Does 'Frozen' Set Sisters Up For Real-Life Disappointment?

Frozen 2 Anna Elsa Disney
The release of “Frozen 2” has yours truly wondering about whether the Disney franchise is setting sisters up for real-life disappointment. Why? It is no secret that “Frozen” revolves around the relationship of sisters, Elsa and Anna.

Their dynamic is the cornerstone of the franchise's action and adventure. The first “Frozen” told the story of an estranged bond being strengthened as Anna risked everything to find her sister and stop the winter weather Elsa had accidentally unleashed. Their relationship and what led to that initial estrangement proved to be the driving force of the story.

“Frozen” has been praised for its emphasis on two female leads. A theme that one cannot help noticing also includes a step away from emphasizing the power of finding Prince Charming. Do not get me wrong. Romance and finding a great partner remain elements, but they are not the key in the first “Frozen” movie.

The thing that is concerning is that “Frozen” seems to trade the fantasy of finding Prince Charming for having a great sister. In truth, nothing has been solved by switching one out for the other. They are both human counterparts to one's existence. A relationship born out of human fault and frailty.

As the world seems to have an easy time identifying the potential reality that finding Prince Charming may not be possible, the same can be said for having a sister with whom you share a strong and lasting bond like Elsa and Anna's. In many ways, “Frozen” has switched one potentially unobtainable relationship for another.

What is sad is that so many families that will be taking their kids to see “Frozen 2” may feel this is within reach for their daughters. They bought them the doll. The older sister can be Elsa and the younger Anna. They can sing the songs together and see these two sisters as role models for their own sisterhood. There is nothing wrong with that.

The thing is that many of these sisters will grow up to be Elsa and Anna's age, and things may not have stayed that way. Why? Relationship drama. Imagine if Anna's sleazy first fiancรฉ had not been exposed, and Elsa and Anna remained at odds about Hans. Would their relationship have lasted?

This is the guy that a romantically hungry Anna sang “Love is an Open Door” with. Would she have ended up trusting Elsa with all of those hormones raging? It is a genuine question and one with many factors. As the first “Frozen” pointed out, infatuation can be blind.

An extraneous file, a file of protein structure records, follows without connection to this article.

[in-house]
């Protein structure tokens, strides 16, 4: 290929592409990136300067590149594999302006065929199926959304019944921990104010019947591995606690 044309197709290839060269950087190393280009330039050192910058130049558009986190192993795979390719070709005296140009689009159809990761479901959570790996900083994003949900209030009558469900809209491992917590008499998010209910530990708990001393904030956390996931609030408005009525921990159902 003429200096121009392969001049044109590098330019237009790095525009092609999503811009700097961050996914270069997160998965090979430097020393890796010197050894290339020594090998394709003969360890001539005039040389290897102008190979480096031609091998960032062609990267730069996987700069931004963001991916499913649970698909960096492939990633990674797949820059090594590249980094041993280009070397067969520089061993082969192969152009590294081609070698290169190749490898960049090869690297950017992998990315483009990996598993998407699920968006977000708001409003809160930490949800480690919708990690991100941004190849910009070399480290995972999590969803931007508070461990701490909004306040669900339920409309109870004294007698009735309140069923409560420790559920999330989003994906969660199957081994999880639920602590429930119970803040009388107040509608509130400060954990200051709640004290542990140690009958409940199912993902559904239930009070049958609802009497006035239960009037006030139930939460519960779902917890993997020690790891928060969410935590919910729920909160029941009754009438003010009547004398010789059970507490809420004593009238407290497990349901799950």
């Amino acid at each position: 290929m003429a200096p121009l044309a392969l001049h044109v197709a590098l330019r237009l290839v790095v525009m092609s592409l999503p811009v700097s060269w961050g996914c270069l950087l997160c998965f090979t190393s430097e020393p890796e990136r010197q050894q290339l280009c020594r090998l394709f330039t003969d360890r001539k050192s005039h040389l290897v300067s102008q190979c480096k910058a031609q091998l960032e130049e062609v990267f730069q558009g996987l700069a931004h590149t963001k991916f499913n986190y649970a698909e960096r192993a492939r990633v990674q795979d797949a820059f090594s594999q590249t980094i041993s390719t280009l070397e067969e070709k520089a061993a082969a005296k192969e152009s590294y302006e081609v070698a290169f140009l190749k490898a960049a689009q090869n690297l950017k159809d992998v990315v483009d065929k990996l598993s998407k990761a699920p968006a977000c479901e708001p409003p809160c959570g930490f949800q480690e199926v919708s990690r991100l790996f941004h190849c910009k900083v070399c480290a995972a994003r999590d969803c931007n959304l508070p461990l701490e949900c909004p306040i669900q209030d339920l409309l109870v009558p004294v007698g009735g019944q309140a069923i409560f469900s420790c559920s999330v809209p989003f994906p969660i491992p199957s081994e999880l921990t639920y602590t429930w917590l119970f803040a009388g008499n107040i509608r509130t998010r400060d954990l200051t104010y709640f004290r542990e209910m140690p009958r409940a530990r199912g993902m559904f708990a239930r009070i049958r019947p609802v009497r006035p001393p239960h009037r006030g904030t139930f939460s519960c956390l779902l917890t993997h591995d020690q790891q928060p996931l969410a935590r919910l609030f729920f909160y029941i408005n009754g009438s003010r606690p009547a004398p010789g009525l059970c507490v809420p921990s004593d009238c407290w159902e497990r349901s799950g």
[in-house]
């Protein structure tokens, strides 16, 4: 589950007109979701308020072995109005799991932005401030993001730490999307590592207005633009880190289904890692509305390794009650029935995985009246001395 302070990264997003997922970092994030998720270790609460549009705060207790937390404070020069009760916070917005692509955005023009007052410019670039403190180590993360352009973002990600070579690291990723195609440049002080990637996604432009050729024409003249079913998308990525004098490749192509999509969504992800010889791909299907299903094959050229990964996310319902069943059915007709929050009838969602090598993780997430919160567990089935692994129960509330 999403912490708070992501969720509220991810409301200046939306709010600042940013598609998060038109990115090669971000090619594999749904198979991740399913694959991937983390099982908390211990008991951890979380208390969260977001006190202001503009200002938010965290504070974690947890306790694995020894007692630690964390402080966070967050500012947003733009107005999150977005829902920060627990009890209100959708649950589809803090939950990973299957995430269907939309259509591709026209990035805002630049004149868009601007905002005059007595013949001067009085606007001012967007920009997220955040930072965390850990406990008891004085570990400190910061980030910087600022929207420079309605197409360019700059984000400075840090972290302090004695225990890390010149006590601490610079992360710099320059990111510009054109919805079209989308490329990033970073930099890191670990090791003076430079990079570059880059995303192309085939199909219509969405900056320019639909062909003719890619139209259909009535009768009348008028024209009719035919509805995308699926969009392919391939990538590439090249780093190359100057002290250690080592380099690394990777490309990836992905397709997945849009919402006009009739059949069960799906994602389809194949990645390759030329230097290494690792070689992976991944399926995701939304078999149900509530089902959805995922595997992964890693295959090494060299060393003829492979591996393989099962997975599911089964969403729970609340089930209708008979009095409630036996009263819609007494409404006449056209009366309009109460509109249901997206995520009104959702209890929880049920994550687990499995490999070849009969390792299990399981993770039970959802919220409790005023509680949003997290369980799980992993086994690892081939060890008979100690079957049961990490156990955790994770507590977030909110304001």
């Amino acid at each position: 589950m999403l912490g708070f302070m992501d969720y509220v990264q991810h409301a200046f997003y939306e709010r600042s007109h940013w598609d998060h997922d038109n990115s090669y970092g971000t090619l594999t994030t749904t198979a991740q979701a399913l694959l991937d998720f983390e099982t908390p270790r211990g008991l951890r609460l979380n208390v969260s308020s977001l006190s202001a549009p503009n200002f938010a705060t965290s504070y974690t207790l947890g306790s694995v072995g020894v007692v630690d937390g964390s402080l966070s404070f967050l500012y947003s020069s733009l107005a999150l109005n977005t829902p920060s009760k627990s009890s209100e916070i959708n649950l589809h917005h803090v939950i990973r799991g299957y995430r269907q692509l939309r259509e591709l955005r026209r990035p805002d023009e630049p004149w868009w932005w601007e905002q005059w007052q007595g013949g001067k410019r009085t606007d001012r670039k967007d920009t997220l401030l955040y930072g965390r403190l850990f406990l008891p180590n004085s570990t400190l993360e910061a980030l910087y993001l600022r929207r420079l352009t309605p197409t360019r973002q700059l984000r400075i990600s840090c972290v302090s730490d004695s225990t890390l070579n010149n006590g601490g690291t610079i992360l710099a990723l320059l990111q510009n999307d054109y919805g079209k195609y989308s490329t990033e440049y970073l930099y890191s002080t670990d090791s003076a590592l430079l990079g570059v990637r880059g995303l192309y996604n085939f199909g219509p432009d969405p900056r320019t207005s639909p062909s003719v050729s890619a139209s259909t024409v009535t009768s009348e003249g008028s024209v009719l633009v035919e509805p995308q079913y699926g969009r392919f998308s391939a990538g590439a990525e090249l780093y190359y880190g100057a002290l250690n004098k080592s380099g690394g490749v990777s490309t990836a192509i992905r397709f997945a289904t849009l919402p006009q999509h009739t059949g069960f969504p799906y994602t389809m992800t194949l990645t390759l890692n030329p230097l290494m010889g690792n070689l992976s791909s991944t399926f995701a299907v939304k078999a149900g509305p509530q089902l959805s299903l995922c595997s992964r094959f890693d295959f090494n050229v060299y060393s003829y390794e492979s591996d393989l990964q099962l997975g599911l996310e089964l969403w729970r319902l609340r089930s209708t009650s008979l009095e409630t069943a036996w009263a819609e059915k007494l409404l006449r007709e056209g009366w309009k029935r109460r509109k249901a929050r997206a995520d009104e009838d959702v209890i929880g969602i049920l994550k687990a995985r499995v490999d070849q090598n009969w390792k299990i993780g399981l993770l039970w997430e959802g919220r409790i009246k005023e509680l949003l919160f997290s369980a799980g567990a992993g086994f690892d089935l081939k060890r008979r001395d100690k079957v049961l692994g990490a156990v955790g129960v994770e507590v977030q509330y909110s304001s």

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Image by Disney
Elsa did not give her sister her blessing to marry Hans, and she was proven right by the end of “Frozen.” If he had not been exposed, there should have been no thaw to the stalemate. That is unless Elsa was to ignore all of her concerns and agree to helplessly watch Anna commit to the corrupt Hans because Anna "loves" him.

Ignoring Hans' dastardly nature would be every bit as destructive as one of Elsa's uncontrolled power outbursts. “Frozen” sort of gave the sisters an out from exploring a full-blown crisis in the romance department.

As a story, it broke new ground by having sisters at the center of it. Parents of real sisters need to be wary, though. Elsa and Anna are an exception, not the rule. Just as every Disney princess and her fairytale endings have been to this point.

In Elsa and Anna's particular case, they survived the machinations of a villainous third-party boyfriend due to him getting exposed. Real life can sometimes be less giving in that department. To her credit, Anna did not put marrying Hans ahead of saving the kingdom, providing time for his undoing.

The key variable in determining the outcome is that at their core, both sisters proved in the first “Frozen” that they share a selfless love for each other. Elsa loved Anna enough to lock herself away after blaming herself for harming Anna with her powers when they were younger.

In a similarly selfless move, Anna jumped in front of Elsa to save her life when Hans tried to kill her. There is no question that they put each other first. Nothing can come between a sisterly bond built on trust and a desire to put one's sister's needs/wants/desires before their own.

However, many sisters watching “Frozen” may miss that point, which is essential to understanding the outcome. Without this selfless love, siblings cannot have the genuine bond that Anna and Elsa share.

Whether Prince Charming or a princess sister, at the core, both represent humans and their nature. There has to be a turning point. In life, when a selfless love is not mutually shared, the one who loves selflessly is the only one who suffers.

Many siblings will go to “Frozen” and enjoy the songs and movie. They should also brace themselves for realistic expectations where their familial relationship is concerned. Unless they share the selfless bond of Anna and Elsa, it cannot have the same fairytale ending.

“Frozen 2” arrives in theaters on November 22. You can now stream the first “Frozen” on Disney+.

[Featured Image by Disney]